Monday, December 04, 2006

The Way TV Could Be (Can Be?)

I know I spend way too much time writing, thinking about and, more importantly, blogging about television, but I am just too enamored of Studio 60 on the Sunset Strip to let another week go by without examining why it is so good.

First, and I felt this way about The West Wing for the first three or four years, Sorkin et. al. shows the world not how it is, because that's way too depressing. But he shows how it could be. But more importantly, how it should be. On The West Wing, this meant we got to see how the world could be if we had a President that, I don't know, knew something about economics. Was a Christian who didn't believe in literal interpretations of the Bible. Believed in the separation of Church and State. Upheld the Constitution.

Now, and I know even as I write this it sounds ridiculous, Studio 60 demonstrates how TV could be. But wait. Maybe it's not ridiculous. How much time do most Americans spend watching TV? If TV were more intelligent, more democratic, more socially engaged, wouldn't that be beneficial for boneheads like me who spend so much time watching it?

Let's take tonight's episode, for example. As Middlebrow pointed out, this is what SNL should be. On the fake SNL, Studio 60, there was a skit about Santa being caught on the Dateline Predator cam. Funny, right? And Danny (Bradley Whitford. I heart him) made room on the show for a tribute to New Orleans complete with black and white photos and a brass section from N.O. And, more importantly, the boy got to kiss the girl. Satisfying.

This show also afforded not one but three characters the opportunity to make speeches and stand up for the First Amendment. Ed Asner!! got to make a speech about the First Amendment. On primetime television, baby.

More importantly, and this is my main point, people, so listen up: the show is not saturated in irony and sarcasm. Here's what I love: characters make speeches about the First Amendment and they are serious. They are not tongue in cheek. The show is saying that these sexy, rich people feel things and that's cool. It's smart and funny. It's okay to feel. In fact, the show goes out of its way to make you feel things. About New Orleans, for example, or the First Amendment.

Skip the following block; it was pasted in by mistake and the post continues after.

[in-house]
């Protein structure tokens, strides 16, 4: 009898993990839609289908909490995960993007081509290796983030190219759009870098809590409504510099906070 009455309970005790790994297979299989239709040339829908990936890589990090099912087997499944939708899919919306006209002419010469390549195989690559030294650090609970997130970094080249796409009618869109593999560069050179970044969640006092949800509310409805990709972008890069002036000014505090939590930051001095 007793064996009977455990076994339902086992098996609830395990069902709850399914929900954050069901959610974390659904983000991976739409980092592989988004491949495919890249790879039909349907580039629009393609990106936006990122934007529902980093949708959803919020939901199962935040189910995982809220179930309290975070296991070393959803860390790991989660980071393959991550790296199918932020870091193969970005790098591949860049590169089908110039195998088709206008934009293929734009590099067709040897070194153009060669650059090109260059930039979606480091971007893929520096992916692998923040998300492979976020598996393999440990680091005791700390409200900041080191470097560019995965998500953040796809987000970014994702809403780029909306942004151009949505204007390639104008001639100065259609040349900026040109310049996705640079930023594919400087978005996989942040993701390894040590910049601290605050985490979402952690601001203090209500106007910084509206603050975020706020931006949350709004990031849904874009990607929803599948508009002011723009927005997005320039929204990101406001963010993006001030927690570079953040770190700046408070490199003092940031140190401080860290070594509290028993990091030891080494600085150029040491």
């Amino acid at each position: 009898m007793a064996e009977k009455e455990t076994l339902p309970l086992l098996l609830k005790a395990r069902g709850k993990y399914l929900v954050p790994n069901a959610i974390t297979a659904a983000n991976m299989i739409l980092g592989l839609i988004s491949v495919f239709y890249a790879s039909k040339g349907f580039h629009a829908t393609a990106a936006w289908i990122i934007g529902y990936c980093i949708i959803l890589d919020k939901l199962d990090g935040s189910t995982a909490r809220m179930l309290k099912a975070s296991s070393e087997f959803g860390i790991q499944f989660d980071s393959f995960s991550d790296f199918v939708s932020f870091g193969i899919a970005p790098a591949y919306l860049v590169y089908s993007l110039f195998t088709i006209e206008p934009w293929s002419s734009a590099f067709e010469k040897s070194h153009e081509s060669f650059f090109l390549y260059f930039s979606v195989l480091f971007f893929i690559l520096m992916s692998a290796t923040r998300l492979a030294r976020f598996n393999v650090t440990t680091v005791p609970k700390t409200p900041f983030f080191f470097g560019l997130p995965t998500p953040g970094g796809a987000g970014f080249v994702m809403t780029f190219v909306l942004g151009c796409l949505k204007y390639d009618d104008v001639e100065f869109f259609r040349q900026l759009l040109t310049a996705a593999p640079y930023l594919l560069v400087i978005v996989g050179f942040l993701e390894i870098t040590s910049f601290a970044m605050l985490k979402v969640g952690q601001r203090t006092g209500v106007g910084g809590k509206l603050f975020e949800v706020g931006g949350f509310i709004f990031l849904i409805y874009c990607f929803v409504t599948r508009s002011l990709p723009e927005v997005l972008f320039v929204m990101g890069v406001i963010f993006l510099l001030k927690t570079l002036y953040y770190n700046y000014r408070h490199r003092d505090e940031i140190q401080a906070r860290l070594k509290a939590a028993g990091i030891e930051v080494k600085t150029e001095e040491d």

And that, my friends, is why I love it. Plus I love all the actors and the witty banter. There's that too. And the blonde woman from the British Office. Did I mention Bradley Whitford? And Matthew Perry has left that other show far behind. I may heart him too.

Friday, December 01, 2006

A Sign I'm Still A Runner

Somehow, in the bitter (and I mean bitter) cold that has descended on us in the past few weeks, I have lost touch with the runner inside me. Don't get me wrong, I have still been running, but inside on a treadmill. I don't hate it, but it can get boring. So I was beginning to think that maybe I'm not so much of a runner. Maybe I'm just someone who works out.

Leave it to the January edition of Runner's World to remind me that I am, in fact, a runner. Just reading the list of 2007 marathons made my heart race. And then I found the Valley of the Sun half-marathon in Mesa just before Spring Break. So I'm thinking about it. The problem? I'll be in Spain when my training should begin. I guess if I run twice a week or so when I'm in Spain the whole thing could work. Plus it will give me the chance to run in Spain. Yeah! Spain!

In other news, I'm doing pretty well on my Finishing Books I Started This Year in an Attempt to Bolster My Year-End (reading) Numbers. I finished Michael Martone by Michael Martone (hilarious), Success Stories by Russell Banks (pretty good), The Evil B.B. Chow by Steve Almond (decent), and I'm almost done with Body Toxic by Susanne Antonetta. This last one is really good. I think I got bogged down in the earlier chapters, which focus more on the environment, but I'm really liking the later chapters which focus more on the "self-medication" she does, and on her journals, which are banal but fascinating. I have one or two others I need to finish, which may or may not happen this year.

I'm also done with all the grading I can do until Monday. Then it's a mad dash to the finish line. (I'm awfully fond of running metaphors as well.)